All that meant that going back to 9-10 hour shift a day kind of a job as a film editor was not going to work for me. Moreover, a lot of the work I was offered meant going away for a few days and I would not part with my daughter. Slowly I fell out of love with filmmaking while I fell in love with being a mother. I must admit I had a few very confused years, during which I did not know what I was and who I was, other than Alex’s wife and Mia’s mummy.

But I had an inkling that I should buy a good camera. So I did. It kind of snowballed from that.

I am building my business around mothering. Bearing in mind that with time, my girls will be less and less dependent on me, and I will be able to focus on my business more and more. Long distance planning is my game.

Having my second baby, I already knew what kind of a mother I am. So for the first year of her life, my business was put on the back burner, taking the odd job, and mainly taking care of my Annabelle.

Mia is now in school. Annabelle started nursery two mornings a week and her grandparents babysit one morning a week. That gives me 3 mornings of work. During this time I completely dedicate myself to work. That would be editing pictures, updating my Facebook page and website and getting in touch with people. Nothing else. No tidying, no cooking, no washing, no cleaning. I am like a horse with blinders – eyes on the target.

I have a truly supportive partner who is happy to take care of the girls when I have photo shoots on the weekends. Luckily he works for himself so he can be flexible with his time during the week. Therefore I can ‘steal’ an afternoon if I have a midweek photo shoot.

I also work weekends and sometimes late nights. Luckily I love it. The rest of my time is dedicated to my family.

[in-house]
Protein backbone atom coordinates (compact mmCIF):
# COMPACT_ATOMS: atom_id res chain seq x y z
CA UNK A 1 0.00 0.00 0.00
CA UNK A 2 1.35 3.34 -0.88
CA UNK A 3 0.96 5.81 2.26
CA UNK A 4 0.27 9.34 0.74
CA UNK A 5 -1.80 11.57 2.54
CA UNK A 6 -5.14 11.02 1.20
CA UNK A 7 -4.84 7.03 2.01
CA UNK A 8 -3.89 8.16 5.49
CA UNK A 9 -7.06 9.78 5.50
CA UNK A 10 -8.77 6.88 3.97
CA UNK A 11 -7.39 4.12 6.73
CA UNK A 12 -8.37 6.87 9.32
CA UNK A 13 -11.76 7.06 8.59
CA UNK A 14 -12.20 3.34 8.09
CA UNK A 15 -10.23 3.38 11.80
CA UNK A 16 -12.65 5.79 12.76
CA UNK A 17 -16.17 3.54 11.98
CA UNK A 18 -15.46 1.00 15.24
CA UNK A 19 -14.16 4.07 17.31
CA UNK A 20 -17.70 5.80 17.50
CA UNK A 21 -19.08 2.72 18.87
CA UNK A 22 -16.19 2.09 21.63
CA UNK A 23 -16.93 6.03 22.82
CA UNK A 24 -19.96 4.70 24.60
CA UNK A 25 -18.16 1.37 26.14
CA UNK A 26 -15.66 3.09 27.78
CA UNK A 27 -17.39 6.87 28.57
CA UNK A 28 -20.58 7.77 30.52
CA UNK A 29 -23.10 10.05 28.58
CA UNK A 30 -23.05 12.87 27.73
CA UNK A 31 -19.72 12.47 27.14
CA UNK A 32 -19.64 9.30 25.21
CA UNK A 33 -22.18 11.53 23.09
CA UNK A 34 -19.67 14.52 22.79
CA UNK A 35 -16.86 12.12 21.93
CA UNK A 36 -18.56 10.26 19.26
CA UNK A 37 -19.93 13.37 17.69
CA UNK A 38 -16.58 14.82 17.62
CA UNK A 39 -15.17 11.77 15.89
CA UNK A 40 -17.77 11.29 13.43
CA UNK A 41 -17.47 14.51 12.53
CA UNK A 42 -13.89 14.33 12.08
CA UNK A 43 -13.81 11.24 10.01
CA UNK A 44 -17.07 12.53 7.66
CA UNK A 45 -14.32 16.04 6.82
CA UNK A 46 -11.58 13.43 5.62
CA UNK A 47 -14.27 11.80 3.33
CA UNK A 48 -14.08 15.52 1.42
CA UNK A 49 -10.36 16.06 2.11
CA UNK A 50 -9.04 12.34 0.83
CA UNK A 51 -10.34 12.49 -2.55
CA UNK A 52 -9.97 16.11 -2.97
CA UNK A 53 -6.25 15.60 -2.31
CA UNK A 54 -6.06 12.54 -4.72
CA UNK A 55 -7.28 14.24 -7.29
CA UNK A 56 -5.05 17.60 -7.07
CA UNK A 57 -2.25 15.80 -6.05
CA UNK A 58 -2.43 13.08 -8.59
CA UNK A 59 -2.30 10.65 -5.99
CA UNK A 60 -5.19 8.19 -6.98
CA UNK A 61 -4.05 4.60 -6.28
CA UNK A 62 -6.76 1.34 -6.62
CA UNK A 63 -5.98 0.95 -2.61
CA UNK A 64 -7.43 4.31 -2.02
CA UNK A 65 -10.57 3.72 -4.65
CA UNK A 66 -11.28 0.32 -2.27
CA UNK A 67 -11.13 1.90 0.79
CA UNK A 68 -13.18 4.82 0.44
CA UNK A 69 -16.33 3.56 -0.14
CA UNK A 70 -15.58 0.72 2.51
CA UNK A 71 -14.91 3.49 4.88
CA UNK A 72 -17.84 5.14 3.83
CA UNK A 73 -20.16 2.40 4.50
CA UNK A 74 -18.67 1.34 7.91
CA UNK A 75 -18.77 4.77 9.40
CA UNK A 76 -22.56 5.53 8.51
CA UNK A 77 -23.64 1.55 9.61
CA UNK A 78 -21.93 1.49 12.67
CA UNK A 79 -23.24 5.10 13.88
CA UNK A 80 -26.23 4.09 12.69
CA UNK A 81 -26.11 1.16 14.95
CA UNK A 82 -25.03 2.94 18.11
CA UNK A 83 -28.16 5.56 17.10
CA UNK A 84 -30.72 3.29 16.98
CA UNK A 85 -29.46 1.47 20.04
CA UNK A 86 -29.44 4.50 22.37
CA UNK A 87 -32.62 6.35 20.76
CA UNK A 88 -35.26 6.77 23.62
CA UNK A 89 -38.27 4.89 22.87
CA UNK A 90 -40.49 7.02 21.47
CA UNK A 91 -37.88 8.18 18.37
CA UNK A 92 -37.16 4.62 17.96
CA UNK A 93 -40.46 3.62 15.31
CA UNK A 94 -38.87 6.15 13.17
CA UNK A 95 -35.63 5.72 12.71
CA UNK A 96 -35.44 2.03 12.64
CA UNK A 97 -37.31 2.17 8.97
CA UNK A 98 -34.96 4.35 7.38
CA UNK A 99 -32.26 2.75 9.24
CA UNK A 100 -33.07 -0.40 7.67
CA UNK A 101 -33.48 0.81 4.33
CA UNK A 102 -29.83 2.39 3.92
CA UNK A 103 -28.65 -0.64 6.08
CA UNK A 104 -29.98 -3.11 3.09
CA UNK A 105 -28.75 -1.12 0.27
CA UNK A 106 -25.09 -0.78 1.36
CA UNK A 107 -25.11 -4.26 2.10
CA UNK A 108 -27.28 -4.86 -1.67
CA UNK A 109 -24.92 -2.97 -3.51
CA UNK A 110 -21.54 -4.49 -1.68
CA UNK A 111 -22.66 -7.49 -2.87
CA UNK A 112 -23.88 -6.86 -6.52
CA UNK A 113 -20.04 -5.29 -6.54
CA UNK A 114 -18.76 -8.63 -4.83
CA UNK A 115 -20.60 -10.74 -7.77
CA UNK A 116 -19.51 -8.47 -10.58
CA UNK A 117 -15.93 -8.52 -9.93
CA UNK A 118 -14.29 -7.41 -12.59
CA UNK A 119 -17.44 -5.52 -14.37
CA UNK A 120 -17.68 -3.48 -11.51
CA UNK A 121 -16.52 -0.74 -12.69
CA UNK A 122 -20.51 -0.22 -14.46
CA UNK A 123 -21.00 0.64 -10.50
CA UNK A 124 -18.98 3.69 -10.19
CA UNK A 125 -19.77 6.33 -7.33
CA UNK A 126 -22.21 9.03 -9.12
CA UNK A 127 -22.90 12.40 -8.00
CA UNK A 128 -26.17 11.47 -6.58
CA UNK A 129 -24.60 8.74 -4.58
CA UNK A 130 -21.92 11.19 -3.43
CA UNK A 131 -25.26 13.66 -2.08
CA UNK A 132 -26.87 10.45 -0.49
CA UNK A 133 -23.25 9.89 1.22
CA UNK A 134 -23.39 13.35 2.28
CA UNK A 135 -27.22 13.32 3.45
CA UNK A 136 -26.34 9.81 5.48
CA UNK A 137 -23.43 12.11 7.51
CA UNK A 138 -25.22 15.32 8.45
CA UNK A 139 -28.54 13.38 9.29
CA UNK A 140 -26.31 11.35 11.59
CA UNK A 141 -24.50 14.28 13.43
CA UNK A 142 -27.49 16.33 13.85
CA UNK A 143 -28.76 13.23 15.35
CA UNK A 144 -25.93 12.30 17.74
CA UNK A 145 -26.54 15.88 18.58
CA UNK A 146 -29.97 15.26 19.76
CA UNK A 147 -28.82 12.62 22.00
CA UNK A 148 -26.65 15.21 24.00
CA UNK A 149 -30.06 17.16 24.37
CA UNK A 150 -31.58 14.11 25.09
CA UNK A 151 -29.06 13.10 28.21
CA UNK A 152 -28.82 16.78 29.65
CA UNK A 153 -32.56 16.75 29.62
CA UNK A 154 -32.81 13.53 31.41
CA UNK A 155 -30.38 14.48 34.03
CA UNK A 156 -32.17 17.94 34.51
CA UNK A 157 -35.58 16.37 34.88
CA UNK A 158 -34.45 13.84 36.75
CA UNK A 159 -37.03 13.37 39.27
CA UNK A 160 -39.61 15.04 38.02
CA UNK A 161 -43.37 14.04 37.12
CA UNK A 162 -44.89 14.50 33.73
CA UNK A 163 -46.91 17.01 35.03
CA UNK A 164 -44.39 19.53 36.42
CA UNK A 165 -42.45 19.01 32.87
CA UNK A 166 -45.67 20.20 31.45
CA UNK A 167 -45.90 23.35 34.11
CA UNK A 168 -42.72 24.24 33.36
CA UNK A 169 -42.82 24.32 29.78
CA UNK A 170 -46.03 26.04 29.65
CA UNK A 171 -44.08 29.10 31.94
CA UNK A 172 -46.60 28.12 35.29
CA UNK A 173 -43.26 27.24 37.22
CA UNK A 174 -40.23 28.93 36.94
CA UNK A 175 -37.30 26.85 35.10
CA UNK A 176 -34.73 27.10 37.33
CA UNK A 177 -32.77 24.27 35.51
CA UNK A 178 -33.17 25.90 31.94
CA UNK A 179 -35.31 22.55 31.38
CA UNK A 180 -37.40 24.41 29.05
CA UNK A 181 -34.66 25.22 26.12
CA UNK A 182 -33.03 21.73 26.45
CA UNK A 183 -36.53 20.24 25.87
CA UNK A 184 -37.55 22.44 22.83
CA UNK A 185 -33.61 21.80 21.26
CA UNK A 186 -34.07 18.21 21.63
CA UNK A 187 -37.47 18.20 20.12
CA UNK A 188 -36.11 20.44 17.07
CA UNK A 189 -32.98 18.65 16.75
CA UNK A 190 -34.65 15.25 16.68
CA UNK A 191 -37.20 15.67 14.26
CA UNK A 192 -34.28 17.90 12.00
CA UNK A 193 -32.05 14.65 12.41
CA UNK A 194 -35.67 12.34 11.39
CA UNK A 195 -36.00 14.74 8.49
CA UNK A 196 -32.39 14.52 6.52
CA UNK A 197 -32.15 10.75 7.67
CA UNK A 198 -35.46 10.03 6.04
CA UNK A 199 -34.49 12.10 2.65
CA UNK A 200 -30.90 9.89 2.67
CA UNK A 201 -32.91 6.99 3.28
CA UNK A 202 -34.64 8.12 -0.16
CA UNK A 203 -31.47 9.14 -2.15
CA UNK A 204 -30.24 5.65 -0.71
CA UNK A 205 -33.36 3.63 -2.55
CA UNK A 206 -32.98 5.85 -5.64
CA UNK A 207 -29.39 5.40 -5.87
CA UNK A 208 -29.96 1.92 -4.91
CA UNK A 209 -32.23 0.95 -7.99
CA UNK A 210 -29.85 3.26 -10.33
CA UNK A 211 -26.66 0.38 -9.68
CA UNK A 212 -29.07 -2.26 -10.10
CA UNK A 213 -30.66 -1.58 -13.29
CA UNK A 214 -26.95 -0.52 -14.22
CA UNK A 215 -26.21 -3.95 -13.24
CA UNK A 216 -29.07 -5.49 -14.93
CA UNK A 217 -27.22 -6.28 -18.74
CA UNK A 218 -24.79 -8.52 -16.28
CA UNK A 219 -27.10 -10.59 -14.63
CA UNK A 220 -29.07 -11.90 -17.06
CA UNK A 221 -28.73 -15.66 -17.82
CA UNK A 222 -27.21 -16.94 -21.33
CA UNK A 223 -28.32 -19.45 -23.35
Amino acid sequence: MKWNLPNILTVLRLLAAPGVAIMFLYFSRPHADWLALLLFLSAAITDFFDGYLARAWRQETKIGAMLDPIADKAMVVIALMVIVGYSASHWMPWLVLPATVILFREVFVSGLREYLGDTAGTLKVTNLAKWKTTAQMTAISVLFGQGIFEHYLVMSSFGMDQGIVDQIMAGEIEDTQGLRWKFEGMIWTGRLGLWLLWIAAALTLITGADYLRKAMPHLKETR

The best thing for me is that I discovered my true professional passion in life. I enjoy every stage of the process. I enjoy learning new software, new tricks, honing my craft. I love getting to know new people and new places on the job. I love combining my talents, likes, and passions. And I love the fact I work for myself and can still be the mother and partner I want to be.

My advice to anyone wanting to balance work and family would be to first understand the parent that you are. How long are you happy to be away from your children? How much can you afford it?

Secondly, after becoming parents we will never go back to be the same people we were before. So if your job has too many demands, rethink. Maybe you could be amazing doing something else?  Maybe you can do the same thing but differently?

Also, if you can afford it, it is ok not to work while you rethink. If you take time off to think about it all, do not feel guilty. I did, and I am sorry I did. Taking care of your children is so much harder than any job. Do not feel guilty.

View all posts in this series. Are you a working parent? We’d love to hear your story – please get in touch to talk.